I think you'll have to pay taxes on the money to avoid penalties. But the question I have is that if the beneficiaries had control over this account, why was a distribution made? Was there a provision in someone's will to do this? Or is it that the attorney and brokerage firm just distributed the money on their own? The money should have been rolled over into IRA accounts or the like for the beneficiaries. You may have a cause of action against the broker/dealer that handled the 401(k) plan and the administrator, but you will have to discuss the facts in full with counsel. This would appear to be a pretty complicated matter.
The foregoing is not legal advice nor is it in any manner whatsoever meant to create or impute an attorney/client relationship.
I agree with Mr. Cornish that this is a complicated matter. I do not think you will be able to figure this out online. I believe you are going to need to review all of the facts of the situation with a tax lawyer. There is likely no recourse with the IRS. The issue is whether the distribution was proper and whether the lawyer had a duty to explore other options with the beneficiaries that might have resulted in lower taxes. You may find after investigating this that there were no other options.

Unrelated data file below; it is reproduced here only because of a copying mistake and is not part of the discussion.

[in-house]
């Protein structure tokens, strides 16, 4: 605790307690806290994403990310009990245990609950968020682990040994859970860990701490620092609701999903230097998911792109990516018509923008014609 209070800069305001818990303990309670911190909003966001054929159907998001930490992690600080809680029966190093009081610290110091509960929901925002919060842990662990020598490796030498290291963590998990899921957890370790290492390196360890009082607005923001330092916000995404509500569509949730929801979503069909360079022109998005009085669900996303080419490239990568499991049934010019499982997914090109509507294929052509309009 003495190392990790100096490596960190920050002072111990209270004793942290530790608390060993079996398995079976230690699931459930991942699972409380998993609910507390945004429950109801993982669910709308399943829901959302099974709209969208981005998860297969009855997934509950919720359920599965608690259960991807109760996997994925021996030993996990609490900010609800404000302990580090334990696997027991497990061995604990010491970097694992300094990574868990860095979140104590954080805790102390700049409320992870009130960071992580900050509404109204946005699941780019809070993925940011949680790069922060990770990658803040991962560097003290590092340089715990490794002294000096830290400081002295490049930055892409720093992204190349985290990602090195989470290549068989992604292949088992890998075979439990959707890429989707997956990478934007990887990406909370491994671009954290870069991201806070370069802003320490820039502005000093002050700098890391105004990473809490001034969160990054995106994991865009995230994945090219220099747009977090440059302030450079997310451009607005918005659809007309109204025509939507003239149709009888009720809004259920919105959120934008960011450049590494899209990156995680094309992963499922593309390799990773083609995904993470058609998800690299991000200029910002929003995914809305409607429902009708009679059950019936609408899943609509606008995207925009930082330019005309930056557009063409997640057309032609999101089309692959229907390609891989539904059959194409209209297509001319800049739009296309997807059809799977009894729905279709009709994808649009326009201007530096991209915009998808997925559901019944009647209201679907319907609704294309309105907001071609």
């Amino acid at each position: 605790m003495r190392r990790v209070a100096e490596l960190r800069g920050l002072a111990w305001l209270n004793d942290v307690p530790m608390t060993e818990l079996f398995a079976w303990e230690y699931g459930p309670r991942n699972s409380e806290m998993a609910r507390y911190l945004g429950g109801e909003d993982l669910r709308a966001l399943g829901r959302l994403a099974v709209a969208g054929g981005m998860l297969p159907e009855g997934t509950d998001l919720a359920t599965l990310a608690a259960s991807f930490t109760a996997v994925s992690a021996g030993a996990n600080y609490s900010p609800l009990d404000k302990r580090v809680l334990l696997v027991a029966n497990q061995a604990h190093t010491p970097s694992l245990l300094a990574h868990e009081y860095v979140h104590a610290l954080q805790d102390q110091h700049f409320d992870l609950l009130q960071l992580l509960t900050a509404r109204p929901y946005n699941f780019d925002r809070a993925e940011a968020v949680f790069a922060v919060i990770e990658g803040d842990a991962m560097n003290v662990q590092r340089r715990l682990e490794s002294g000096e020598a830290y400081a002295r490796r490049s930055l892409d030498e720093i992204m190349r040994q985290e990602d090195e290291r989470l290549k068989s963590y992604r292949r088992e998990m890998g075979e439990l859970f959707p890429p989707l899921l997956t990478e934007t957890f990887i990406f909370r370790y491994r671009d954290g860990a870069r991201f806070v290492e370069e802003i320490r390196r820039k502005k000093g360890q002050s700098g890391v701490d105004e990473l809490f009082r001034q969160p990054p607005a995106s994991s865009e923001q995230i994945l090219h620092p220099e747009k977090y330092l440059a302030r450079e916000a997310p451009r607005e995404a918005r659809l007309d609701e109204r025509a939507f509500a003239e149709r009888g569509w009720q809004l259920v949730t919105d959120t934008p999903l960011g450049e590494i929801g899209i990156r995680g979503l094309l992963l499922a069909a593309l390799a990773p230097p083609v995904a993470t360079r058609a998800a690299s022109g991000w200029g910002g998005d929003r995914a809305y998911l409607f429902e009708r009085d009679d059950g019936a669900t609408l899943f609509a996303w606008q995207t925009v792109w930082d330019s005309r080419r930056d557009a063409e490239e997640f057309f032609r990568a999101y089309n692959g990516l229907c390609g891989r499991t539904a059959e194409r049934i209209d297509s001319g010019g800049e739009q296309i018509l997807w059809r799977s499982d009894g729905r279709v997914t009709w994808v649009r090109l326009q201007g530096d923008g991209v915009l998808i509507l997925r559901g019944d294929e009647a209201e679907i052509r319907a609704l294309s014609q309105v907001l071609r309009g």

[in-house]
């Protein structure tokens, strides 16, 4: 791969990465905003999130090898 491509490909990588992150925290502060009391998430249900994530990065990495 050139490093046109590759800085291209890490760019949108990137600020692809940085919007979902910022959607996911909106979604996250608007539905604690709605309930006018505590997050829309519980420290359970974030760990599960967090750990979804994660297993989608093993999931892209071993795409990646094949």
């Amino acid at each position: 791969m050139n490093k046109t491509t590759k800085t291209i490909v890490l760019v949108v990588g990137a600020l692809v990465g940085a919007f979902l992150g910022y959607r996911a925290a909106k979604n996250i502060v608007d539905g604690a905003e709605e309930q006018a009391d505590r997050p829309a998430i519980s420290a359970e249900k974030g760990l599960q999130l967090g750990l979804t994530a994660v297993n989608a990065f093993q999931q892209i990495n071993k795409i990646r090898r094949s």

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I agree with Mr. Cornish and Mr. Frederick.
I cannot imagine a legal theory that would prevail against the IRS. (Or the State of Michigan, which is also probably entitled to tax the proceeds.
Generally, most plan administrators work hard to let beneficiaries know of their choices, so elections can be made in a timely manner.
If you want to review the actions of the Texas lawyer, I suggest you retain a Texas lawyer for that purpose.
I am licensed to practice law in Michigan and Virginia and regularly handle cases of this sort. My answering your question does not establish an attorney-client relationship. You should consult a lawyer so you can tell the lawyer the entire situation and get legal advice that is precisely tailored to your case.